A billionaire Ontario developer with an Order of Canada, a senior vice-president with media giant Rogers Communications and the owners of Winnipeg's famed Nutty Club candy factory are among numerous wealthy Canadians who appear to be linked to a secret tax dodge in the Isle of Man, according to an investigation by CBC's the fifth estate and Radio-Canada's Enquête.

In its internal marketing pitches, KPMG solicited Canadians with a "minimum" of $5 million to invest in an "Offshore Company Structure," charging clients $100,000 simply to start it up. KPMG also guaranteed confidentiality.

In its Isle of Man scheme developed in 1999, KPMG also promised "no tax" on offshore investments — a scheme the Canada Revenue Agency later described as a "sham" in court documents.

The Canada Revenue Agency eventually offered a secret amnesty to the accounting firm's clients who had been using the scheme.

But now, some of that secrecy has been exposed...

Wealthy Canadians exposed in KPMG offshore tax 'sham' - Business - CBC News
Trump had spoken, and his audience had heard him. Then I did what I’ve been doing for two and a half months now. I Googled “mainstream media is…” And there it was. Google’s autocomplete suggestions: “mainstream media is… dead, dying, fake news, fake, finished”. Is it dead, I wonder? Has FAKE news won? Are we now the FAKE news? Is the mainstream media – we, us, I – dying?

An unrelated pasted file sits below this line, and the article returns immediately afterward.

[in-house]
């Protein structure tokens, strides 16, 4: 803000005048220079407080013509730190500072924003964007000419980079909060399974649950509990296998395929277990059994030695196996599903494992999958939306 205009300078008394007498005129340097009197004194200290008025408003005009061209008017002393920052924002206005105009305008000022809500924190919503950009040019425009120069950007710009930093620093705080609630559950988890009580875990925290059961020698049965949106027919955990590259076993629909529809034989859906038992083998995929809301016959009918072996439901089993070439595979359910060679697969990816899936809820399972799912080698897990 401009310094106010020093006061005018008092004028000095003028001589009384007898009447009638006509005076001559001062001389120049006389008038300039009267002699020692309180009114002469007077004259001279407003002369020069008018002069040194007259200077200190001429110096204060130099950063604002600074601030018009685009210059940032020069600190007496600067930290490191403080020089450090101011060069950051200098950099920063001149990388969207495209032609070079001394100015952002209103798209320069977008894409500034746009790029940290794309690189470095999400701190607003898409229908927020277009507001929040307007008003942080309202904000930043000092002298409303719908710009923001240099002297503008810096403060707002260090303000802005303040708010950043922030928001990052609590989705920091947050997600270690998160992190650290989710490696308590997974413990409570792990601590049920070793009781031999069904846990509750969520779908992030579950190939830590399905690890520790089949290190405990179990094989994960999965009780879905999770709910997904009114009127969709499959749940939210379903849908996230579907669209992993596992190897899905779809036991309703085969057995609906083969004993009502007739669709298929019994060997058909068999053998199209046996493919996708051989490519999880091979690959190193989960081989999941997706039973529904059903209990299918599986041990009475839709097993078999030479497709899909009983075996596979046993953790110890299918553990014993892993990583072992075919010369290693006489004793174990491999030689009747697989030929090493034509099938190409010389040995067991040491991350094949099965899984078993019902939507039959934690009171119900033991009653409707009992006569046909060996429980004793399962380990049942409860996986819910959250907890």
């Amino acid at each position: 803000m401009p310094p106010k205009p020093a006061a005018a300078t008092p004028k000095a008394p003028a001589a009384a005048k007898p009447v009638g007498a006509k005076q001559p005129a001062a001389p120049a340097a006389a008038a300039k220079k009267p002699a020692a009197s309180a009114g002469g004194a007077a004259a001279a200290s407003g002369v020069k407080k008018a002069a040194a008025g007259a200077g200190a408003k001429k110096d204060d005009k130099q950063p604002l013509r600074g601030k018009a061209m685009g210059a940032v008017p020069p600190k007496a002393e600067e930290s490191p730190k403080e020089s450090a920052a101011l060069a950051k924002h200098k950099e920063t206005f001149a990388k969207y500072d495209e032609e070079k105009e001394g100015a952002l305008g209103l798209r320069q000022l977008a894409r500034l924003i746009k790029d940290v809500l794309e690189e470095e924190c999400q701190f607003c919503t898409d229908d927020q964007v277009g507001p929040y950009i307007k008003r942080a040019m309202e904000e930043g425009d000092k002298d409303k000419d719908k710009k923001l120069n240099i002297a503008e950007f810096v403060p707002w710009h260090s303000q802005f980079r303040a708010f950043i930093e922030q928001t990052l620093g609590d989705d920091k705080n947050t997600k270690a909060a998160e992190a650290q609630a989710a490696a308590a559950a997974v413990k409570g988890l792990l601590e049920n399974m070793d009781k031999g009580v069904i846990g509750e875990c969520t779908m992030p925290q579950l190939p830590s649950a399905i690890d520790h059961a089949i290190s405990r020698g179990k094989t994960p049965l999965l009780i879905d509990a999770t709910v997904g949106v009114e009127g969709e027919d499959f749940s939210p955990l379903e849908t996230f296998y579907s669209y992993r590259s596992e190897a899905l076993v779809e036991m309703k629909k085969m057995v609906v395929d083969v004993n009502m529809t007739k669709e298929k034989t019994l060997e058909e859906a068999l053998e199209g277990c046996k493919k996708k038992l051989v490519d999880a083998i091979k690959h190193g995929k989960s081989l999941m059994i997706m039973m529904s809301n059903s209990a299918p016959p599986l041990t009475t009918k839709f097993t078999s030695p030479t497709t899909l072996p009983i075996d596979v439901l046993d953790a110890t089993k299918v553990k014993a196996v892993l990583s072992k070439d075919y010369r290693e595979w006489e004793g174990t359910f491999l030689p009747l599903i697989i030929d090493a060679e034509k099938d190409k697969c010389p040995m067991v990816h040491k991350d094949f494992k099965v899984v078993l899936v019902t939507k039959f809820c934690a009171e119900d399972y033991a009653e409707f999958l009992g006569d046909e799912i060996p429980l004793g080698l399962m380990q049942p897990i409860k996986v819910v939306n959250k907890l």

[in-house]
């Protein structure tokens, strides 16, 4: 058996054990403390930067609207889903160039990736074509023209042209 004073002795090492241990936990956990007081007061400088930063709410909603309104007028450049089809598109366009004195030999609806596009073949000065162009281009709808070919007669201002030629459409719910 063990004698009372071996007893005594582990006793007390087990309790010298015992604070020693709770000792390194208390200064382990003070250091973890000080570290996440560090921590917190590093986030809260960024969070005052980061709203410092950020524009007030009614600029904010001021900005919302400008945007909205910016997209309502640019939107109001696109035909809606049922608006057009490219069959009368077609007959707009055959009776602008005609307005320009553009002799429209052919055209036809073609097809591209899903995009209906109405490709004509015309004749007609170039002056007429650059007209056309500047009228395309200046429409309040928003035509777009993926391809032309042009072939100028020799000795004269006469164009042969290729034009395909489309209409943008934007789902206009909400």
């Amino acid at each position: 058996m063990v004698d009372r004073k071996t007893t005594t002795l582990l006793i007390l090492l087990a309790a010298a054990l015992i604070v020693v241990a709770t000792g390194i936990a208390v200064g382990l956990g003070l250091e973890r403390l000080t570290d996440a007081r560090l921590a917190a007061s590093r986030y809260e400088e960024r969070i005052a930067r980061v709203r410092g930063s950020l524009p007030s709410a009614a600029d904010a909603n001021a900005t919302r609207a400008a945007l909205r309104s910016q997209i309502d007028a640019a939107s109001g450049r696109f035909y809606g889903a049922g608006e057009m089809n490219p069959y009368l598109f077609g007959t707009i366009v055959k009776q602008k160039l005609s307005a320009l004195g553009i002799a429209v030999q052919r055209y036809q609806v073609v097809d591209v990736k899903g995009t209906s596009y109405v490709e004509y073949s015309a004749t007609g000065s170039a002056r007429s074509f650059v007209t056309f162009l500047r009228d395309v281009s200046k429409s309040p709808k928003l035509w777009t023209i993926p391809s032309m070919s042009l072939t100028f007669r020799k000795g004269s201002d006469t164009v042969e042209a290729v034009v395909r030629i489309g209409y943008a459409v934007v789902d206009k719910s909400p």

I click Google’s first suggested link. It leads to a website called CNSnews.com and an article: “The Mainstream media are dead.” They’re dead, I learn, because they – we, I – “cannot be trusted”. How had it, an obscure site I’d never heard of, dominated Google’s search algorithm on the topic? In the “About us” tab, I learn CNSnews is owned by the Media Research Center, which a click later I learn is “America’s media watchdog”, an organisation that claims an “unwavering commitment to neutralising leftwing bias in the news, media and popular culture”.

Another couple of clicks and I discover that it receives a large bulk of its funding – more than $10m in the past decade – from a single source, the hedge fund billionaire Robert Mercer. If you follow US politics you may recognise the name. Robert Mercer is the money behind Donald Trump. But then, I will come to learn, Robert Mercer is the money behind an awful lot of things. He was Trump’s single biggest donor. Mercer started backing Ted Cruz, but when he fell out of the presidential race he threw his money – $13.5m of it – behind the Trump campaign.

It’s money he’s made as a result of his career as a brilliant but reclusive computer scientist. He started his career at IBM, where he made what the Association for Computational Linguistics called “revolutionary” breakthroughs in language processing – a science that went on to be key in developing today’s AI – and later became joint CEO of Renaissance Technologies, a hedge fund that makes its money by using algorithms to model and trade on the financial markets.